There is a substantial faction that regards any kind of sexual activity with children to be inherently abusive. At the center of this faction are the likes of Alice Miller. There is another faction that traces its lineage all the way to Freud. When possible, it denies that child abuse exists. When it can't do that it denies that it is traumatic. And when it can't do that, it denies that it is inherently traumatic. --Psychohistorian


The purpose of anthropology is to describe culture, not judge it. If an anthropologist judges a culture under study, the ability to describe a culture objectively and explain how it is perceived by its members is lost. --Academic

Anthropologists widely report that primitives do not see their practices as abusive or sexual. I have no hesitation agreeing with that. But then, neither do typical pedophiles see their practices as abusive either. --Psychohistorian

That's like implying that a Papuan is dumber than a European just because his culture doesn't use electricity. --Academic

But Papuans are dumber than Europeans because they don't use electricity.:) You just have to ask "why do we use electricity"? We use it because we have a high population density and a high technological level. Why is that? Because we are culturally evolved. Why is that? Because at some point a couple of millennia ago, our ancestors decided to stop murdering their children and start evolving culturally. --Psychohistorian

What you are proposing is a form of genocide: systematically destroying a culture [what I call Neanderthal extermination - Cesar Tort], simply because you consider that culture to be primitive and immoral. You are a ‘moral absolutist’. --Academic

Just because I'm a moral absolutist doesn't mean I think I have a perfect access to moral truth. It does mean, based on my provisional judgment, that I have a far, far better understanding of basic moral truths than people who beat or sexually abuse kids. It's not moral assumptions which differ between societies. It's the capacity for empathy and rationality. --Psychohistorian

The anthropologist in me, OTOH [on the other hand], still bemoans yet another drop added to the overflowing bucket of human cultures forever lost. --Academic

The primitive cultures are a failure. We should let them die. --Psychohistorian

Good --as long as we all understand that psychohistory has nothing to do with history and is not even accepted by all schools of psychology. I think that there's a real problem here in that the entire concept as titled ["Early infanticidal childrearing", the title of the Wikipedia article] makes no sense. Primitive cultures tend to be those most concerned with long-term survival on a basic level. The title implies that these cultures intentionally endanger and kill their children (not to mention that it's plain oxymoronic): something that makes no sense for peoples who want to survive and which, if these cultures still exist after thousands of years, is clearly is misleading. --Academic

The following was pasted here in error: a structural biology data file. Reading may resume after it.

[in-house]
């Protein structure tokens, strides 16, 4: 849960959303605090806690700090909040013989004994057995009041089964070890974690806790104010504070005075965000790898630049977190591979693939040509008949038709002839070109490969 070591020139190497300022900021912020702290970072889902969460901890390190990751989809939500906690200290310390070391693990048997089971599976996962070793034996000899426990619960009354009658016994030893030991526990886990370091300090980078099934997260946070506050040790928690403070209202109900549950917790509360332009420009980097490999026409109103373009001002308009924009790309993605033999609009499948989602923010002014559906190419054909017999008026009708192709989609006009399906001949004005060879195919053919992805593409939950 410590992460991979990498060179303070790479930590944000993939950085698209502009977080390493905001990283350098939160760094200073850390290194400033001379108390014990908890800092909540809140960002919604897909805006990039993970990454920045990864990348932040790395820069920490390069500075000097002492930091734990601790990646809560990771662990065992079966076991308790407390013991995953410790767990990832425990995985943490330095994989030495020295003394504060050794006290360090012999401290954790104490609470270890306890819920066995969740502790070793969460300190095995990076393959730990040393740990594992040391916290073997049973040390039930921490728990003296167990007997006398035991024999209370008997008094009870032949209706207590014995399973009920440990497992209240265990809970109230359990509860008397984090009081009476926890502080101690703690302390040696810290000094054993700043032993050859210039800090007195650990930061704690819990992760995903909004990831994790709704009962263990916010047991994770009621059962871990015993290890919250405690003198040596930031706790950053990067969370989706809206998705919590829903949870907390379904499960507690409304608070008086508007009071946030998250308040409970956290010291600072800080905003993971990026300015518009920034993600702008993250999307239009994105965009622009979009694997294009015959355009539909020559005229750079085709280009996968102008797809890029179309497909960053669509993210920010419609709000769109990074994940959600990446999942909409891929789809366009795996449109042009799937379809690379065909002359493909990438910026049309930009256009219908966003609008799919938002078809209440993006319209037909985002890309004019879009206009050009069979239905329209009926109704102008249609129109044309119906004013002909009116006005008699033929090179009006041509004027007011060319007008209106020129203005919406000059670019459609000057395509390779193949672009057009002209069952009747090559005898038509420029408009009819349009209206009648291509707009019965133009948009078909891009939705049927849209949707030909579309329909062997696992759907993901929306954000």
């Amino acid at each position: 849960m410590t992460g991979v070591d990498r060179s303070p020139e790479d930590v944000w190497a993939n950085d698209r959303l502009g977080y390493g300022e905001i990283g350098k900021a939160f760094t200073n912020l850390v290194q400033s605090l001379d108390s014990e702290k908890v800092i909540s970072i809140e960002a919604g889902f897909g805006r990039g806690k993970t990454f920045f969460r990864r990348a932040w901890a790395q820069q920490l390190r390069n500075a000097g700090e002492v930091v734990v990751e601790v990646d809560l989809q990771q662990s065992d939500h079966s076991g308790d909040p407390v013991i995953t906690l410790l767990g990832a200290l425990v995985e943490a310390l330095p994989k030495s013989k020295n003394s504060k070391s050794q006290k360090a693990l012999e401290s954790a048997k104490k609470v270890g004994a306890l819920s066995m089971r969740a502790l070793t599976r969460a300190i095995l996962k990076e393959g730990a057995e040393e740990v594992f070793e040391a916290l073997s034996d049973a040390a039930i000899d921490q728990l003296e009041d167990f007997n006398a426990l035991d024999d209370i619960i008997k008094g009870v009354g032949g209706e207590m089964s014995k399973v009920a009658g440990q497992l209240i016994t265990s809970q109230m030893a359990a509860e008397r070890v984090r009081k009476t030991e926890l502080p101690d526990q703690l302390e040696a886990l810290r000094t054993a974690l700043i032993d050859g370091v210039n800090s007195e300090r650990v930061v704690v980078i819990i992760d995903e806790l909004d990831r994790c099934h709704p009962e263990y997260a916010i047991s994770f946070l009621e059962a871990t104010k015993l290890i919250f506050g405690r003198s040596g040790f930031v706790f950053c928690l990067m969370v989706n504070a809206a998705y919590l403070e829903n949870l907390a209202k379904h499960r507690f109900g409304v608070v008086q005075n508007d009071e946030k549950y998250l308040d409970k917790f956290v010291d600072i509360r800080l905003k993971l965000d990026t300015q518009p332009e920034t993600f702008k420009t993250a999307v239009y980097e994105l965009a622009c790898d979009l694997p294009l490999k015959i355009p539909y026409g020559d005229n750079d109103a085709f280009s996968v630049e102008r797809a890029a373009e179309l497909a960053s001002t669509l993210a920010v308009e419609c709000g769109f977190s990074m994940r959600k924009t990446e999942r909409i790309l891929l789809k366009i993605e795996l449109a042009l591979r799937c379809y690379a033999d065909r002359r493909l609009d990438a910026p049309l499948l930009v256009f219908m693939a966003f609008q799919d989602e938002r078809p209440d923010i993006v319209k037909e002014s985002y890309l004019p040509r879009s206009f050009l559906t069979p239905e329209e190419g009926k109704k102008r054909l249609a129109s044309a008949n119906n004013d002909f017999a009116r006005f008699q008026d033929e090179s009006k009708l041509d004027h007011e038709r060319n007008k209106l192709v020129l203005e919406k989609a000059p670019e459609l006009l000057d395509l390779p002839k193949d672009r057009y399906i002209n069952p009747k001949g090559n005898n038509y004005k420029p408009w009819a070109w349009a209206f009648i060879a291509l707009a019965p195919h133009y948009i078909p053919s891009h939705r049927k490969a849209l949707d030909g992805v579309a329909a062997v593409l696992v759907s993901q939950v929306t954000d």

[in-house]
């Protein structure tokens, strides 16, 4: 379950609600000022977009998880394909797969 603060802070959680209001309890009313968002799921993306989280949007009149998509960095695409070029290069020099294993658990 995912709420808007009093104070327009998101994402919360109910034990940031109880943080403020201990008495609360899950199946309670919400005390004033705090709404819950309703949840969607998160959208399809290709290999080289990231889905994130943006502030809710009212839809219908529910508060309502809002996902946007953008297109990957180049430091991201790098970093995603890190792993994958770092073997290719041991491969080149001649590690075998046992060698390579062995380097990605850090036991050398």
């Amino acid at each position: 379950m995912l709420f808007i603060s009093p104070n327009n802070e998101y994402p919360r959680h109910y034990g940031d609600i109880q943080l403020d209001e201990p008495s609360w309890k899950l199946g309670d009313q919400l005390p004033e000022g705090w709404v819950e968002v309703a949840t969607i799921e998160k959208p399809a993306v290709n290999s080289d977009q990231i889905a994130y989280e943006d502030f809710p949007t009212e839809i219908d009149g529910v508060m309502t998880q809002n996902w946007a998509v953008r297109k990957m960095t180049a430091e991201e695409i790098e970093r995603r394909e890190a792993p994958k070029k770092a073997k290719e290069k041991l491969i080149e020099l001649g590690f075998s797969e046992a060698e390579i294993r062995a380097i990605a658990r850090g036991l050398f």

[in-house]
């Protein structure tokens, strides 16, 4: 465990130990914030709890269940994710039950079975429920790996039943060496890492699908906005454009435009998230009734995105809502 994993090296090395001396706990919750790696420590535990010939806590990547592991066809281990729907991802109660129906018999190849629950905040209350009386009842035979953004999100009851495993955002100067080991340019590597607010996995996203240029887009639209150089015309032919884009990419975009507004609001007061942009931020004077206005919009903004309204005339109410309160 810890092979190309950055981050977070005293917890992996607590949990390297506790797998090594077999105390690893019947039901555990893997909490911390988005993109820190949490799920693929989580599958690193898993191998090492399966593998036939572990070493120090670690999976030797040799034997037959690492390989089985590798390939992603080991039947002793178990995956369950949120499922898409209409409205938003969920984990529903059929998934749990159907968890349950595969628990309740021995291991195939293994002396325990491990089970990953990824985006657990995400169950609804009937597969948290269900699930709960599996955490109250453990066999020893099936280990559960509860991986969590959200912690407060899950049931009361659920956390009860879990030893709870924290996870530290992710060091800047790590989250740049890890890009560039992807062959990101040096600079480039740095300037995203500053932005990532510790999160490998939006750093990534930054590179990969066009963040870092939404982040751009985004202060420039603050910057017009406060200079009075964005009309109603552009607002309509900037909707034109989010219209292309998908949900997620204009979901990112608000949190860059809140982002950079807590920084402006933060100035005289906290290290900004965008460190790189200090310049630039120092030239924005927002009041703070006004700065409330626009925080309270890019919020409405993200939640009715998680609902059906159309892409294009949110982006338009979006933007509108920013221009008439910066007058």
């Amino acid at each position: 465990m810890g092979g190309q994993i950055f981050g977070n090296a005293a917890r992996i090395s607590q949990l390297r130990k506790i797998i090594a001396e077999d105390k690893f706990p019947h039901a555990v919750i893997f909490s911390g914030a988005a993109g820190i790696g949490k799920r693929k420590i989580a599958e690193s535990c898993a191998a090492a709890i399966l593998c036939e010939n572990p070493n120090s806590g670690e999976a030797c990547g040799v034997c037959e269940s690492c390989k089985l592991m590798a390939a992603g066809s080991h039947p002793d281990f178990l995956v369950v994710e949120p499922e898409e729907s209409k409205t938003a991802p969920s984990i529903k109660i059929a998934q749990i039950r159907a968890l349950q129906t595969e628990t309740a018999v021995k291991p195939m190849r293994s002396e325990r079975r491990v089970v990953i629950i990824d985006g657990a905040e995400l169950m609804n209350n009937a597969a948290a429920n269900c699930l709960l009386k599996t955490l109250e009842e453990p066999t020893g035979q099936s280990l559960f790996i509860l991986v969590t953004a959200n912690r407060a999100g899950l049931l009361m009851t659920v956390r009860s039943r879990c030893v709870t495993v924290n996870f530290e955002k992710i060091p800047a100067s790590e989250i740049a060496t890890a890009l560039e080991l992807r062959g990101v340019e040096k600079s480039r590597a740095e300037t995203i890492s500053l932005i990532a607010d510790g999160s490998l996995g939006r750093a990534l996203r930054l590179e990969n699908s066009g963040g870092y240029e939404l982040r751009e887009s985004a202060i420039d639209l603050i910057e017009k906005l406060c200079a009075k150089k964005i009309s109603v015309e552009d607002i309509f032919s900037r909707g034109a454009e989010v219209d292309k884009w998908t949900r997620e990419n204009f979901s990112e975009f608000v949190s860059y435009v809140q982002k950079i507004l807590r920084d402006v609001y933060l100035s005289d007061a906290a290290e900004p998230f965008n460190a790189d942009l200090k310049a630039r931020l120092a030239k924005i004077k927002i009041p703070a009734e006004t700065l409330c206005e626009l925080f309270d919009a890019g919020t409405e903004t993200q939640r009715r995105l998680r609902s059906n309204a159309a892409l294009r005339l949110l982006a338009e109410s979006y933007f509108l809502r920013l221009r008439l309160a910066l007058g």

I've chosen to take extreme offense at what you've said, e.g. "psychohistory has nothing to do with history", and to treat you like a hostile.
I already explained that rape wasn't just about sex. I also explained exactly why it was still sexual. If you accuse me of reductionism, when I have explicitly warned against that, then it's only because you're deliberately being stupid.

I really wish I didn't have to deal with people who say stupid things. For example, things that amount to "every human being is rational and since it's not rational to kill children, this negates the overwhelming evidence that infanticide occurs". Never mind such truly stupid statements like "preliterate hunter-gatherer tribes are those most concerned with basic survival". Oh really, I guess that explains why they never developed any technology in order to guarantee their survival. --Psychohistorian


Ark, play nice. JHK is many things, can even be abrasive sometimes but acting "stupid" (I see you modified the "idiot" statement - thanks). That's over the top. She is one of the smartest people contributing to Wikipedia. Sorry, but regurgitation of the canon of human knowledge is what we do here. -- Academic

I disagree, Maveric. One of the things that makes Wikipedia different from a standard encyclopedia is our ability to reflect new thinking.
Now, the whole that deMause put together and Ark is advertising here is striking, but I think that you will find most of the individual points are not nearly as radical or contrary to current understanding as you seem to present. To begin with, there are many people who would reject cultural relativism. The first example that comes to mind are the women's historians which have become increasingly common, but a proper search shouldn't have trouble coming up with others. Further, the idea of the noble savage is very controversial, and one should hardly consider it some sort of canon.